• Trouble walking or running: Because of the pain, swelling, and instability, you might find it hard to walk or run as you normally would. You might limp or avoid putting weight on your affected leg.

If you notice any of these signs, it’s important to get checked out by Dr. Howard as soon as possible. He will do a physical examination, checking how your knee looks and feels and how it moves.

He may also order imaging tests like X-rays or an MRI. An X-ray can show if the patella is out of place or if there’s any damage to the bones. An MRI gives a more detailed picture and can show damage to soft tissues like muscles, ligaments, and cartilage. These tests help your doctor understand what’s causing your symptoms and decide on the best treatment plan.


Treatment for patellofemoral instability varies depending on your symptoms’ severity, physical needs, and lifestyle. Below are some common treatments:

  • Physical Therapy: This is usually the first step in treatment. A physical therapist can guide you through specific exercises designed to strengthen the muscles around your knee, particularly your quadriceps. These exercises help improve your knee’s stability and control your kneecap, reducing the chance of it slipping out of place. Besides strengthening exercises, physical therapy can include flexibility exercises, balance training, and techniques to control pain and swelling.
  • Bracing or Taping: Your doctor may recommend using a brace or tape to support your knee while healing. A brace is a supportive device that you wear around your knee. It helps keep the patella aligned and reduces the strain on your knee as you move. Taping uses strips of sticky tape applied in a particular way to the knee to help keep the patella in place. Both bracing and taping can also give you a sense of security as you return to your normal activities.
  • Surgery: In some cases, especially if your patella keeps moving out of place despite other treatments, you might need surgery. Several types of surgery can help. For example, the surgeon might reposition a ligament to hold the patella in place better, deepen the groove that the patella moves in, or remove any damaged knee parts. The aim of surgery is to improve the alignment and stability of your knee, reduce your pain, and help you get back to your normal activities.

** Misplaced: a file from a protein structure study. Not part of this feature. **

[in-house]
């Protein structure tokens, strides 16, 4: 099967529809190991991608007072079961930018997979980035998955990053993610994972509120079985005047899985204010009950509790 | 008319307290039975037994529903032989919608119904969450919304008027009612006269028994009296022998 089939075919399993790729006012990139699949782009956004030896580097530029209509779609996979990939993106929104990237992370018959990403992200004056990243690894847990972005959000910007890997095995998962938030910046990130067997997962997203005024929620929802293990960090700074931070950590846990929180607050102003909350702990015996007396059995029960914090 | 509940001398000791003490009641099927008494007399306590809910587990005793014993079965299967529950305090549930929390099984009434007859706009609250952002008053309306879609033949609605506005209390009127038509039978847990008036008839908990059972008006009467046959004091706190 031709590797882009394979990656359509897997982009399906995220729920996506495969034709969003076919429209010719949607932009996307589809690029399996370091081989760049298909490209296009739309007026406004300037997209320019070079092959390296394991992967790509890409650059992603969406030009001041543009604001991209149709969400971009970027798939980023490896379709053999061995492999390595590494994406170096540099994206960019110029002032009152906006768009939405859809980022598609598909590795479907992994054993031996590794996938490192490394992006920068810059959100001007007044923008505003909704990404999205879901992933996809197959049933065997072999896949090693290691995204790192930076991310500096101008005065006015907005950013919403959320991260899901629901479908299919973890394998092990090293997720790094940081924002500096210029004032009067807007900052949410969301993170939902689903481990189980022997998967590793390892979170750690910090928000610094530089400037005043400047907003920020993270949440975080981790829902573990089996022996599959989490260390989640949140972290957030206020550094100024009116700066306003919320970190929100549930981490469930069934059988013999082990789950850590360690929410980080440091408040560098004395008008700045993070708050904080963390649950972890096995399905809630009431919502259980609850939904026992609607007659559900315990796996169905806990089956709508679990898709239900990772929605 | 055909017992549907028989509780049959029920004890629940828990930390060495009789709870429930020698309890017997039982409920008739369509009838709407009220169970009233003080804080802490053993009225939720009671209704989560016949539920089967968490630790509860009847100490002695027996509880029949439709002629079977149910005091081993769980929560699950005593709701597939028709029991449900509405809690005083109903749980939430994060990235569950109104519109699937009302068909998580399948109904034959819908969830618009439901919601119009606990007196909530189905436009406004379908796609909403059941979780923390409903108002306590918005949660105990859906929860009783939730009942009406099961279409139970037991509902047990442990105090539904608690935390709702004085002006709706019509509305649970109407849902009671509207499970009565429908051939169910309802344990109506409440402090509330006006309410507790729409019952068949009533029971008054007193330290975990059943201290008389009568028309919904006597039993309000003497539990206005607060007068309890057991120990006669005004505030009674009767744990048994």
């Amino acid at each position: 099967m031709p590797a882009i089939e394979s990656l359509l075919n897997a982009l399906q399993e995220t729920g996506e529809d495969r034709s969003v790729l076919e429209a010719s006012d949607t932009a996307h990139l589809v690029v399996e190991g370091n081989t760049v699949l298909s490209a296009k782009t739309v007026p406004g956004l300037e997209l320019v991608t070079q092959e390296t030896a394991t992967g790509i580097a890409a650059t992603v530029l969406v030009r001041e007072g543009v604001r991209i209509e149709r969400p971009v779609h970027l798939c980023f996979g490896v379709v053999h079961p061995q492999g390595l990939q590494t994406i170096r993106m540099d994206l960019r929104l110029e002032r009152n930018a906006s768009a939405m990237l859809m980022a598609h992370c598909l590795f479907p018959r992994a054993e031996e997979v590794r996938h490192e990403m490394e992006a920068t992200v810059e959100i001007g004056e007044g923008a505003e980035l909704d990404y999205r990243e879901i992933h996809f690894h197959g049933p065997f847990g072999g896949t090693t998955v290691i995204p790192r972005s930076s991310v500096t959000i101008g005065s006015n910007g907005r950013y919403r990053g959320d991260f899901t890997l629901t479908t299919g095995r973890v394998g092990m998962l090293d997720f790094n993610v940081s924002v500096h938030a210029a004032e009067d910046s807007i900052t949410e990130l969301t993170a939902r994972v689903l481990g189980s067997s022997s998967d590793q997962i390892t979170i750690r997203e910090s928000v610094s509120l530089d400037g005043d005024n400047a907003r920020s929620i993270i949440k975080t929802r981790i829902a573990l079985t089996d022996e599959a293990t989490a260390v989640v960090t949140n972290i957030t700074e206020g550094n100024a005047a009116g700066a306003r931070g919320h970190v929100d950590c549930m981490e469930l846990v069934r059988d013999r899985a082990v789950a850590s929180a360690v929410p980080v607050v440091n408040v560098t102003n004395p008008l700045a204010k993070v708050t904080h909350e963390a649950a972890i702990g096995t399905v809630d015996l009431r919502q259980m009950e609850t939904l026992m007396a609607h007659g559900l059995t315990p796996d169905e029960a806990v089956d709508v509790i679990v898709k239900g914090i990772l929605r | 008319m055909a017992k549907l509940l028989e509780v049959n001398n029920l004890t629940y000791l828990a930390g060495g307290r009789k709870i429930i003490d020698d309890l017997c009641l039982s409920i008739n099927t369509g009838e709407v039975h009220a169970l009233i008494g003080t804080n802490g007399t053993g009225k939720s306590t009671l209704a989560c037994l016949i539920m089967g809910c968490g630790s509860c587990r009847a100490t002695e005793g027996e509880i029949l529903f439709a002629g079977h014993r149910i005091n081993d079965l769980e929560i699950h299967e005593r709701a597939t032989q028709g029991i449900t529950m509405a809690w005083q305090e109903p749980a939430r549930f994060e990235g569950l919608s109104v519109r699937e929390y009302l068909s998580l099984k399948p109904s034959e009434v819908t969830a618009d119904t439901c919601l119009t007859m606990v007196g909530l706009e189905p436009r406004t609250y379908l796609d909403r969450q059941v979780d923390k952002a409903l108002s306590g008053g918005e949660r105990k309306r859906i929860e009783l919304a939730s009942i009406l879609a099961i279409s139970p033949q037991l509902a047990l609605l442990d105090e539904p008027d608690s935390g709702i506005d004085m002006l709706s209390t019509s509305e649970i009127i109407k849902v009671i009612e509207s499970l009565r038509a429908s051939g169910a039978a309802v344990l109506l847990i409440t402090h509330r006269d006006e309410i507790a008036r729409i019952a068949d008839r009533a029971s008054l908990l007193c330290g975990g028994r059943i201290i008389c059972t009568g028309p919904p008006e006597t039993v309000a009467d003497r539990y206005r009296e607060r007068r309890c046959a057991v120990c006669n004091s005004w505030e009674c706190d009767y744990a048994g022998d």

Working closely with your doctor to find the right treatment is important. Everyone’s situation is different, and what works best for you will depend on many factors, including the cause of your instability, your symptoms, and your personal goals.


You can’t prevent all cases of patellofemoral instability, but some things can lower your risk:

  • Regular Exercise: Strengthening your leg muscles, especially your quadriceps, can help keep your knee stable.
  • Proper Technique: Using the right moves when you play sports or lift heavy things can help prevent injury.
  • Safety Gear: Wearing knee pads or braces during higher-risk activities can give your knee more support.

Contact Us

Patellofemoral instability can be a big problem, but you can handle it with the proper knowledge and help. Knowing what causes it, spotting the signs, getting a diagnosis, and following the right treatment plan can greatly help.

Do not delay care if you have been experiencing instability in the knee or other joints. Dr. Peter Howard can help you secure the treatment necessary to regain mobility. Contact us today!